If you are eligible for retirement or disability benefits, other members of your family might receive benefits, too. These include: your spouse if he or she is at least 62 years old or under 62 but caring for a child under age 16; and your children if they are unmarried and under age 18, under 19 but still in school or 18 or older but disabled. If you are divorced, your ex-spouse could be eligible for benefits on your record.

Survivors

When you die, certain members of your family may be eligible for benefits if you earned enough Social Security credits while you were working. The family members include: a widow(er) age 60 or older, 50 or older if disabled or any age if caring for a child under age 16; your children if they are unmarried and under age 18, under 19 but still in school or 18 or older but disabled; and your parents if you were their primary means of support. A special one-time payment of $255 may be made to your spouse or minor children when you die. If you are divorced, your ex-spouse could be eligible for a widow(er)'s benefit on your record.

Medicare

There are two parts to Medicare: hospital insurance (sometimes called "Part A") and medical insurance (sometimes called "Part B"). Generally, people who are over age 65 and getting Social Security automatically qualify for Medicare. So do people who have been getting disability benefits for two years. Others must file an application. Part A is paid for by a portion of the Social Security tax of people still working. It helps pay for inpatient hospital care, skilled nursing care and other services. Part B is paid for by monthly premiums of those who are enrolled and from general revenues. It helps pay for such items as doctor's fees, outpatient hospital visits, and other medical services and supplies.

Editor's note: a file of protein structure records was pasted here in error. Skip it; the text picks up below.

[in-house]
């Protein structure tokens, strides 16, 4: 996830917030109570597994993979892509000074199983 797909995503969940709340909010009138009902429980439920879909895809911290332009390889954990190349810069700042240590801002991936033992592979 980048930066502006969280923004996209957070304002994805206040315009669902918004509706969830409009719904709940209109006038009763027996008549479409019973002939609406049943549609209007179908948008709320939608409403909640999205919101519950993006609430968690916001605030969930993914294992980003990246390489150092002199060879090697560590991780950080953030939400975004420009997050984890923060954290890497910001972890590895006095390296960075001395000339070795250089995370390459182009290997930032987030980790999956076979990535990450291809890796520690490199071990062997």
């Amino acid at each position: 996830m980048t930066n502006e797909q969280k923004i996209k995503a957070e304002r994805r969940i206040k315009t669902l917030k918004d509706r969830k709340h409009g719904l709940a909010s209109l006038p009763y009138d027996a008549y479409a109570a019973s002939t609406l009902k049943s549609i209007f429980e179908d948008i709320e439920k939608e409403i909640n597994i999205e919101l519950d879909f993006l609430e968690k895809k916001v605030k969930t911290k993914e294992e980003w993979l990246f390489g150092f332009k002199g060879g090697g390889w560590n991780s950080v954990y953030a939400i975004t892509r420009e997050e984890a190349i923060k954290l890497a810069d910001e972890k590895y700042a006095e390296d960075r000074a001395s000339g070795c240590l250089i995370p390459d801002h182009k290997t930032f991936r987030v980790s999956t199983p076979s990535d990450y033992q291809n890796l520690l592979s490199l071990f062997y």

Supplemental Security Income Benefits

SSI makes monthly payments to people who have a low income and few assets. To get SSI, you must be 65 or older or be disabled. Children as well as adults qualify for SSI disability payments. As its name implies, Supplemental Security Income "supplements" your income up to various levels—depending on where you live.

The federal government pays a basic rate and some states add money to that amount. Check with your local Social Security office for the SSI rates in your state. Generally, people who get SSI also qualify for Medicaid, food stamps and other assistance.

SSI benefits are not paid from Social Security trust funds and are not based on past earnings. Instead, SSI benefits are financed by general tax revenues and assure a minimum monthly income for elderly and disabled persons.

When And How
To File For Social Security or SSI

You should file for Social Security or SSI disability benefits when you become too disabled to work and for survivors benefits when a family breadwinner dies. When you're thinking about retirement, you should talk to a Social Security representative in the year before the year you plan to retire. It may be to your advantage to start your retirement benefits before you actually stop working.

To file for benefits, get information or speak to a Social Security representative, call the SSA's toll-free number—1-800-772-1213. You also can use that number to set up an appointment to visit your local Social Security office. SSA lines are busiest early in the week and early in the month, so, if your business can wait, it's best to call at other times.

When you file for benefits, you need to submit documents that show you're eligible, such as a birth certificate for each family member applying for benefits, a marriage certificate if your spouse is applying and your most recent W-2 form (or tax return if you're self-employed).

The Social Security Administration treats all calls confidentially—whether they're made to SSA's toll-free numbers, or to one of SSA's local offices. We also want to ensure that you receive accurate and courteous service. That is why we have a second Social Security representative monitor some incoming and outgoing telephone calls.